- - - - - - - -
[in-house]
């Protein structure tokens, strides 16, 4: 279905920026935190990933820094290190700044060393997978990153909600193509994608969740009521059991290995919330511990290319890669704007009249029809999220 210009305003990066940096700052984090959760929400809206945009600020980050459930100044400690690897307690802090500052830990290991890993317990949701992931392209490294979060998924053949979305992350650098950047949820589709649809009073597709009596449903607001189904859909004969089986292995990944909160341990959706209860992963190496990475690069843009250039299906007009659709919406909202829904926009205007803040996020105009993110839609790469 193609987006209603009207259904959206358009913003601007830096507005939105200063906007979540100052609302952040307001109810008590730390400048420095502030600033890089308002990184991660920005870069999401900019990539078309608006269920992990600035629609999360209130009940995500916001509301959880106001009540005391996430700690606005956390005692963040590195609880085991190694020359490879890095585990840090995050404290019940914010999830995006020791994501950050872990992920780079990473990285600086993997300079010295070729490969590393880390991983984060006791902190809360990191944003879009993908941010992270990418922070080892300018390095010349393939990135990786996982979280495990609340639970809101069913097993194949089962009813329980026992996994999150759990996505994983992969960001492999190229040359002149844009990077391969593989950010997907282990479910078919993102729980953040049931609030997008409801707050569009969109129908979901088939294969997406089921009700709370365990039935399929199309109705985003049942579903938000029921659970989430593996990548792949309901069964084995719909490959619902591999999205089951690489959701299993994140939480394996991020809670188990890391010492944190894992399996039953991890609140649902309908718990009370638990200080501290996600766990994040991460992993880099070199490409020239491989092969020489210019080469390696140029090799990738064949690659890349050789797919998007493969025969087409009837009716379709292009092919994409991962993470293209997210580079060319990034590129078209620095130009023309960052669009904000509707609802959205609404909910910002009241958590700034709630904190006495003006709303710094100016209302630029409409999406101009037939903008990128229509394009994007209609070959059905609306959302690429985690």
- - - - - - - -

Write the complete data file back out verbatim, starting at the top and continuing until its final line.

[in-house]
């Protein structure tokens, strides 16, 4: 279905920026935190990933820094290190700044060393997978990153909600193509994608969740009521059991290995919330511990290319890669704007009249029809999220 210009305003990066940096700052984090959760929400809206945009600020980050459930100044400690690897307690802090500052830990290991890993317990949701992931392209490294979060998924053949979305992350650098950047949820589709649809009073597709009596449903607001189904859909004969089986292995990944909160341990959706209860992963190496990475690069843009250039299906007009659709919406909202829904926009205007803040996020105009993110839609790469 193609987006209603009207259904959206358009913003601007830096507005939105200063906007979540100052609302952040307001109810008590730390400048420095502030600033890089308002990184991660920005870069999401900019990539078309608006269920992990600035629609999360209130009940995500916001509301959880106001009540005391996430700690606005956390005692963040590195609880085991190694020359490879890095585990840090995050404290019940914010999830995006020791994501950050872990992920780079990473990285600086993997300079010295070729490969590393880390991983984060006791902190809360990191944003879009993908941010992270990418922070080892300018390095010349393939990135990786996982979280495990609340639970809101069913097993194949089962009813329980026992996994999150759990996505994983992969960001492999190229040359002149844009990077391969593989950010997907282990479910078919993102729980953040049931609030997008409801707050569009969109129908979901088939294969997406089921009700709370365990039935399929199309109705985003049942579903938000029921659970989430593996990548792949309901069964084995719909490959619902591999999205089951690489959701299993994140939480394996991020809670188990890391010492944190894992399996039953991890609140649902309908718990009370638990200080501290996600766990994040991460992993880099070199490409020239491989092969020489210019080469390696140029090799990738064949690659890349050789797919998007493969025969087409009837009716379709292009092919994409991962993470293209997210580079060319990034590129078209620095130009023309960052669009904000509707609802959205609404909910910002009241958590700034709630904190006495003006709303710094100016209302630029409409999406101009037939903008990128229509394009994007209609070959059905609306959302690429985690």